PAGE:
It all started innocently enough. I was a good independent film fan. I went to all the free art films screened at my college. I appreciated movies with unusual narrative structure, innovative cinematography and unusual characters. I read issues of Film Comment and Sight and Sound on my lunch break. I talked the talk, mostly with college boys and male hipster video clerks, engaging them in factoid challenges about film budgets and locations and directorial intention.
I can’t locate the precise moment I went bad, that point at which I moved from being this respectable fan of independent auteurs to an obsessed, crushed-out fangurl, but I know that it was Jim Jarmusch (director of several Cannes-award-winning films, including Stranger than Paradise and Dead Man), who got me started, and he’ll always be my main man.
I also know that my obsession started the way my more appropriate fan relationships did. As with my fan interest in Atom Egoyan or Hal Hartley, I started my relationship with Jim’s work by watching each of his available films as I could. I worked my way through most of his catalogue, and, as with Egoyan and Hartley, sought out interviews and reviews in film magazines and academic journals. But there was something different about Jim’s press. In interviews, he came across as an intelligent man without pretension, as someone with a good grip on both contemporary and 19th century American culture. But more than that, he was, ah, cute. Look at any picture of Jim and you’ll see the gravity-defying white hair, pretty-boy face and pouty lips I found immediately attractive when I first saw a photo of him.
I found myself spending my library work time hunting down articles and interviews that incorporated photos of Jim. I xeroxed them and put them in a special file, convincing myself that this behavior was all part of some sort of legitimate “research” project. And this is where the border between a respectable sort of indie fan behavior and fangurl excess gets fuzzy. Because all of these photos accompanied solid critical work and film analysis, I was behaving like a good fan, learning and gathering information and insight from the director and his critics. But unlike the boys at the video store, I was also putting photos of Jim up on the wall in my office, wallpapering his image on my computer desktop, quoting his witty remarks to friends and creating a web page titled “I have a crush on Jim Jarmusch.”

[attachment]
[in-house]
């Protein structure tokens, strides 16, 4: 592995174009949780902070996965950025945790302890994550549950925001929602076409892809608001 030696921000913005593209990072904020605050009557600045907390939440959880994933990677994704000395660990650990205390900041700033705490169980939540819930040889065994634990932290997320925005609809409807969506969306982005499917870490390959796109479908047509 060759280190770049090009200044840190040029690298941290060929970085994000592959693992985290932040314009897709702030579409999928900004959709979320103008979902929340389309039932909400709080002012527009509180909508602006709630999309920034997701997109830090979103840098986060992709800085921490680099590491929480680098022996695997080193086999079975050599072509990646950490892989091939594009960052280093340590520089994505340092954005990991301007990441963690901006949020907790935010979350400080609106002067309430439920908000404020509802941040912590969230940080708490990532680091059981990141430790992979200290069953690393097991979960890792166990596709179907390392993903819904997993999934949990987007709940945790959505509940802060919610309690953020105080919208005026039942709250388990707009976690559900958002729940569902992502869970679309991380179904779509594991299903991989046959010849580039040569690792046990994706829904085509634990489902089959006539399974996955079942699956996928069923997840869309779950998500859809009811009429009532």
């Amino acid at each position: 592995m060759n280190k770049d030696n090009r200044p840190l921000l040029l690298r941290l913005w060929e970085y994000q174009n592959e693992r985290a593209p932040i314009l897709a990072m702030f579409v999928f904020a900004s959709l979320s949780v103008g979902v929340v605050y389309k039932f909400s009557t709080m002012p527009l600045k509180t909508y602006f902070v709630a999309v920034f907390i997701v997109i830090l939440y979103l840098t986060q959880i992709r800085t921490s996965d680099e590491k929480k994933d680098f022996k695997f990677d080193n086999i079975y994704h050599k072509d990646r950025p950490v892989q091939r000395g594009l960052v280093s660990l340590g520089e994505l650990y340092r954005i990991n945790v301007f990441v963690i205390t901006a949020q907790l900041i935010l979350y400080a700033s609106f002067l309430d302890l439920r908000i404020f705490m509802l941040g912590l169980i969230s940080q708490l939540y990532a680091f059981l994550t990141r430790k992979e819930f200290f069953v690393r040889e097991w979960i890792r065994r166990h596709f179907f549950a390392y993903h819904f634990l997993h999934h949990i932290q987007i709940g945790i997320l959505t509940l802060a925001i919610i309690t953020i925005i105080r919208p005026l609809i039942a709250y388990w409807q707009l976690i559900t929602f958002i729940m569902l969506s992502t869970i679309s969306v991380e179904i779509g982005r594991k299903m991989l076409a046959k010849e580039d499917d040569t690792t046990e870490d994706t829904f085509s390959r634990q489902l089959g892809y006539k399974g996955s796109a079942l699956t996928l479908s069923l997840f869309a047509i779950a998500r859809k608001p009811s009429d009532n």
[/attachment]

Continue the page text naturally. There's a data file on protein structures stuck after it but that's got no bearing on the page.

That was five years ago. Since then, it’s only gotten worse. I’ve found a partner in crime: my best friend April (who has her own similar crush on David Lynch & introduced me to the Twin Peaks fandom). April was my first recruit, and she was an exemplary one. She was the first friend to understand my obsession and participate in it herself. April watched all of Jim’s movies, and all of his cameo film appearances with genuine delight. (Our favorite being Jim’s discussion of smoking in Wayne Wang’s film Blue in the Face, which convinced me that Jim is the most beautiful, graceful, cool smoker. Ever.) She printed out pictures of Jim for me on her color printer, she suggested we make charts connecting the mythical Sons of Lee Marvin on our office wall, and she understood why the episode of John Lurie’s pseudo-documentary “Fishing With John” featuring Jim on a shark hunting expedition was worth viewing and reviewing and reviewing and then later showing to innocent civilians at dinner parties.
So it should make sense that it was April’s bedroom (at 9 a.m. on a Saturday, while she was still sleeping) that I ran into, squealing and jumping around, when I learned from a Jarmusch fan listserv that Jim would be coming to visit our city as part of a retrospective of his work. April immediately got up and started getting excited with me. She did not find it bizarre that I was spastically prancing about and almost hyperventilating after I read the event announcement. She didn’t suggest that perhaps I wait and call my boy (the one who was at that point living in an earlier time zone. The one whose hair I am secretly excited is going white because then he will look like Jim’s kind of foxy) to tell him the Big News at a later hour. She understood why I was pissy about his not being home to answer the phone (at which point I probably should have been more concerned about the fact that he was not sleeping at home, in his own bed) she knew I had my Jim-blinders on and I was frustrated that the boy couldn’t share in the excitement.
She also knew I wasn’t kidding when, in mid-August, I felt compelled to start thinking about what I would wear to the Big Event (which, as I write this, is only hours away), and started worrying about what question I should ask Jim during the Q & A session that we both assumed would follow his panel discussion with film critic Jonathan Rosenbaum. And it’s April’s glittery pink sweater I’ll be borrowing, her elbow that will poke me in the arm and urge me to get up and ask the fangurl question we devised, when we go to meet the man tonight.
Photo from here.